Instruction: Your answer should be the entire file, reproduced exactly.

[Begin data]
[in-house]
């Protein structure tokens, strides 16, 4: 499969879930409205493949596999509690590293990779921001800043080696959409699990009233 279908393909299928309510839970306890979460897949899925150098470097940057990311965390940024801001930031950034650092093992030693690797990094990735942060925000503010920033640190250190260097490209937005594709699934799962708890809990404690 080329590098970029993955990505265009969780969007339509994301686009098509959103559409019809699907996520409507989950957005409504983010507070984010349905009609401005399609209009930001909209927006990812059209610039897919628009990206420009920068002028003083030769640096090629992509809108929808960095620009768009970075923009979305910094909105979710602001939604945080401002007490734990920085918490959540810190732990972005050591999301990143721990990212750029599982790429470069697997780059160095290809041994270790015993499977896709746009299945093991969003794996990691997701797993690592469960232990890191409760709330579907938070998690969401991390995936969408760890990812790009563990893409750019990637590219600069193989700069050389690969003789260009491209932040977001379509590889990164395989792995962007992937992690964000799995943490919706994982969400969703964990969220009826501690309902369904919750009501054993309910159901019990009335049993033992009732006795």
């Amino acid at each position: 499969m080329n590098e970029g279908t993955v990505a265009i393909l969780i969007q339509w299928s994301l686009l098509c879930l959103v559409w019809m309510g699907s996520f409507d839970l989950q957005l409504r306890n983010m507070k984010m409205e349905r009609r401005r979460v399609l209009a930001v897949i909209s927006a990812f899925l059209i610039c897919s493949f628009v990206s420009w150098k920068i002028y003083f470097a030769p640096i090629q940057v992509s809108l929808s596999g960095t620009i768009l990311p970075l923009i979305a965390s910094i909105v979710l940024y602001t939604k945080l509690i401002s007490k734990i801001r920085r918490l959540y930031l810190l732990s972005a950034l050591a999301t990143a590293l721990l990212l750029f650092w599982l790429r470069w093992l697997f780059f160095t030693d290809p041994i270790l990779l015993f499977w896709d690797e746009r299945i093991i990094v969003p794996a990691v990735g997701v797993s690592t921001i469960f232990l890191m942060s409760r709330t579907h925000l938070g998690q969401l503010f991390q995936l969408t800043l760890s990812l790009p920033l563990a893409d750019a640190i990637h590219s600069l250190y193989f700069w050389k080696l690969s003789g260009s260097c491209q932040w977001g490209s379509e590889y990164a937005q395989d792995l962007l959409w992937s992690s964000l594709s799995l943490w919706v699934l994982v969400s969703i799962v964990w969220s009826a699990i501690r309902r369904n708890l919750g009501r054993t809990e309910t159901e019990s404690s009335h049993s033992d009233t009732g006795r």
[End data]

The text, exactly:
[in-house]
């Protein structure tokens, strides 16, 4: 499969879930409205493949596999509690590293990779921001800043080696959409699990009233 279908393909299928309510839970306890979460897949899925150098470097940057990311965390940024801001930031950034650092093992030693690797990094990735942060925000503010920033640190250190260097490209937005594709699934799962708890809990404690 080329590098970029993955990505265009969780969007339509994301686009098509959103559409019809699907996520409507989950957005409504983010507070984010349905009609401005399609209009930001909209927006990812059209610039897919628009990206420009920068002028003083030769640096090629992509809108929808960095620009768009970075923009979305910094909105979710602001939604945080401002007490734990920085918490959540810190732990972005050591999301990143721990990212750029599982790429470069697997780059160095290809041994270790015993499977896709746009299945093991969003794996990691997701797993690592469960232990890191409760709330579907938070998690969401991390995936969408760890990812790009563990893409750019990637590219600069193989700069050389690969003789260009491209932040977001379509590889990164395989792995962007992937992690964000799995943490919706994982969400969703964990969220009826501690309902369904919750009501054993309910159901019990009335049993033992009732006795």
């Amino acid at each position: 499969m080329n590098e970029g279908t993955v990505a265009i393909l969780i969007q339509w299928s994301l686009l098509c879930l959103v559409w019809m309510g699907s996520f409507d839970l989950q957005l409504r306890n983010m507070k984010m409205e349905r009609r401005r979460v399609l209009a930001v897949i909209s927006a990812f899925l059209i610039c897919s493949f628009v990206s420009w150098k920068i002028y003083f470097a030769p640096i090629q940057v992509s809108l929808s596999g960095t620009i768009l990311p970075l923009i979305a965390s910094i909105v979710l940024y602001t939604k945080l509690i401002s007490k734990i801001r920085r918490l959540y930031l810190l732990s972005a950034l050591a999301t990143a590293l721990l990212l750029f650092w599982l790429r470069w093992l697997f780059f160095t030693d290809p041994i270790l990779l015993f499977w896709d690797e746009r299945i093991i990094v969003p794996a990691v990735g997701v797993s690592t921001i469960f232990l890191m942060s409760r709330t579907h925000l938070g998690q969401l503010f991390q995936l969408t800043l760890s990812l790009p920033l563990a893409d750019a640190i990637h590219s600069l250190y193989f700069w050389k080696l690969s003789g260009s260097c491209q932040w977001g490209s379509e590889y990164a937005q395989d792995l962007l959409w992937s992690s964000l594709s799995l943490w919706v699934l994982v969400s969703i799962v964990w969220s009826a699990i501690r309902r369904n708890l919750g009501r054993t809990e309910t159901e019990s404690s009335h049993s033992d009233t009732g006795r």